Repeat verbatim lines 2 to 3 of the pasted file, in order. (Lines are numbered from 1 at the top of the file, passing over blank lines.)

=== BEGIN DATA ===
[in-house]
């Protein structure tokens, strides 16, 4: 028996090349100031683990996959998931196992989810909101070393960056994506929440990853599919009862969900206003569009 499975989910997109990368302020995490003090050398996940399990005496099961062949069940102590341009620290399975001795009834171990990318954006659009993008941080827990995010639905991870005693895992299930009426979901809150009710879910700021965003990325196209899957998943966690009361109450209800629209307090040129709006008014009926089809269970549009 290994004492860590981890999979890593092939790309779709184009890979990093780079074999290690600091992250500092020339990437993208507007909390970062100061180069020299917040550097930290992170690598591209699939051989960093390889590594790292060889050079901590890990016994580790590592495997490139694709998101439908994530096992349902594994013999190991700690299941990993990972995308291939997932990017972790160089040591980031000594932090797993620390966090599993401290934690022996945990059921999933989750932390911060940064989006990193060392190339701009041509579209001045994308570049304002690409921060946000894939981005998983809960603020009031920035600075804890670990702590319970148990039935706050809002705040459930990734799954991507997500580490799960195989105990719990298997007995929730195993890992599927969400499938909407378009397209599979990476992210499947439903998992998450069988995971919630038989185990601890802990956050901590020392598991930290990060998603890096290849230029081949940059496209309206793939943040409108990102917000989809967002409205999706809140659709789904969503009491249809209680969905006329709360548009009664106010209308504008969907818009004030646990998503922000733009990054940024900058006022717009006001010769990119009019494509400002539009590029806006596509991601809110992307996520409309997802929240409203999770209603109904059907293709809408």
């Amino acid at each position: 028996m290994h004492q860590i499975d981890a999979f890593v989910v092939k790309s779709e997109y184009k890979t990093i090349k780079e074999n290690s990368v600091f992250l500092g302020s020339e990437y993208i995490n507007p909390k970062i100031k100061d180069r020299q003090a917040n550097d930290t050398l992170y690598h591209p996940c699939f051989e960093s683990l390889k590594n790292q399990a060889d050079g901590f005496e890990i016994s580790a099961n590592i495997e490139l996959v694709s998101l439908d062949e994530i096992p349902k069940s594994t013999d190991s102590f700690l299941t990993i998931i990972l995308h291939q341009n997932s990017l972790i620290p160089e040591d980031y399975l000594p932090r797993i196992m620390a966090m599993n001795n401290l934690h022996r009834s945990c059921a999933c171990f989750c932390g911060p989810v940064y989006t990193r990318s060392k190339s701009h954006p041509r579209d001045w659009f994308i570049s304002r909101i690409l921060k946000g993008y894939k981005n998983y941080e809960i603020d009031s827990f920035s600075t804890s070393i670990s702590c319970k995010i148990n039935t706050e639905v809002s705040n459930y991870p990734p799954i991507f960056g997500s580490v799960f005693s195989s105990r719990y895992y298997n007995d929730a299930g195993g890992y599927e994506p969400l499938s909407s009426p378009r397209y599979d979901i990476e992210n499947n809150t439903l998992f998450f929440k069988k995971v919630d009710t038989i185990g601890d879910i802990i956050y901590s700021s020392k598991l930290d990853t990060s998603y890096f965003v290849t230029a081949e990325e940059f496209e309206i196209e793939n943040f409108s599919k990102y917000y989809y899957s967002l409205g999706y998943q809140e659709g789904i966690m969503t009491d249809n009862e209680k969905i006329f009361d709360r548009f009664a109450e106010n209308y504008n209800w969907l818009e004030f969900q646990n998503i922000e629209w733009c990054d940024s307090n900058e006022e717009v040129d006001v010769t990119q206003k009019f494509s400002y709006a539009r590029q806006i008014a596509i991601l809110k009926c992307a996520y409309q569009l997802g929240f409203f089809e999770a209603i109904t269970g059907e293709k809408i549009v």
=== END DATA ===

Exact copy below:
């Protein structure tokens, strides 16, 4: 028996090349100031683990996959998931196992989810909101070393960056994506929440990853599919009862969900206003569009 499975989910997109990368302020995490003090050398996940399990005496099961062949069940102590341009620290399975001795009834171990990318954006659009993008941080827990995010639905991870005693895992299930009426979901809150009710879910700021965003990325196209899957998943966690009361109450209800629209307090040129709006008014009926089809269970549009 290994004492860590981890999979890593092939790309779709184009890979990093780079074999290690600091992250500092020339990437993208507007909390970062100061180069020299917040550097930290992170690598591209699939051989960093390889590594790292060889050079901590890990016994580790590592495997490139694709998101439908994530096992349902594994013999190991700690299941990993990972995308291939997932990017972790160089040591980031000594932090797993620390966090599993401290934690022996945990059921999933989750932390911060940064989006990193060392190339701009041509579209001045994308570049304002690409921060946000894939981005998983809960603020009031920035600075804890670990702590319970148990039935706050809002705040459930990734799954991507997500580490799960195989105990719990298997007995929730195993890992599927969400499938909407378009397209599979990476992210499947439903998992998450069988995971919630038989185990601890802990956050901590020392598991930290990060998603890096290849230029081949940059496209309206793939943040409108990102917000989809967002409205999706809140659709789904969503009491249809209680969905006329709360548009009664106010209308504008969907818009004030646990998503922000733009990054940024900058006022717009006001010769990119009019494509400002539009590029806006596509991601809110992307996520409309997802929240409203999770209603109904059907293709809408």
């Amino acid at each position: 028996m290994h004492q860590i499975d981890a999979f890593v989910v092939k790309s779709e997109y184009k890979t990093i090349k780079e074999n290690s990368v600091f992250l500092g302020s020339e990437y993208i995490n507007p909390k970062i100031k100061d180069r020299q003090a917040n550097d930290t050398l992170y690598h591209p996940c699939f051989e960093s683990l390889k590594n790292q399990a060889d050079g901590f005496e890990i016994s580790a099961n590592i495997e490139l996959v694709s998101l439908d062949e994530i096992p349902k069940s594994t013999d190991s102590f700690l299941t990993i998931i990972l995308h291939q341009n997932s990017l972790i620290p160089e040591d980031y399975l000594p932090r797993i196992m620390a966090m599993n001795n401290l934690h022996r009834s945990c059921a999933c171990f989750c932390g911060p989810v940064y989006t990193r990318s060392k190339s701009h954006p041509r579209d001045w659009f994308i570049s304002r909101i690409l921060k946000g993008y894939k981005n998983y941080e809960i603020d009031s827990f920035s600075t804890s070393i670990s702590c319970k995010i148990n039935t706050e639905v809002s705040n459930y991870p990734p799954i991507f960056g997500s580490v799960f005693s195989s105990r719990y895992y298997n007995d929730a299930g195993g890992y599927e994506p969400l499938s909407s009426p378009r397209y599979d979901i990476e992210n499947n809150t439903l998992f998450f929440k069988k995971v919630d009710t038989i185990g601890d879910i802990i956050y901590s700021s020392k598991l930290d990853t990060s998603y890096f965003v290849t230029a081949e990325e940059f496209e309206i196209e793939n943040f409108s599919k990102y917000y989809y899957s967002l409205g999706y998943q809140e659709g789904i966690m969503t009491d249809n009862e209680k969905i006329f009361d709360r548009f009664a109450e106010n209308y504008n209800w969907l818009e004030f969900q646990n998503i922000e629209w733009c990054d940024s307090n900058e006022e717009v040129d006001v010769t990119q206003k009019f494509s400002y709006a539009r590029q806006i008014a596509i991601l809110k009926c992307a996520y409309q569009l997802g929240f409203f089809e999770a209603i109904t269970g059907e293709k809408i549009v």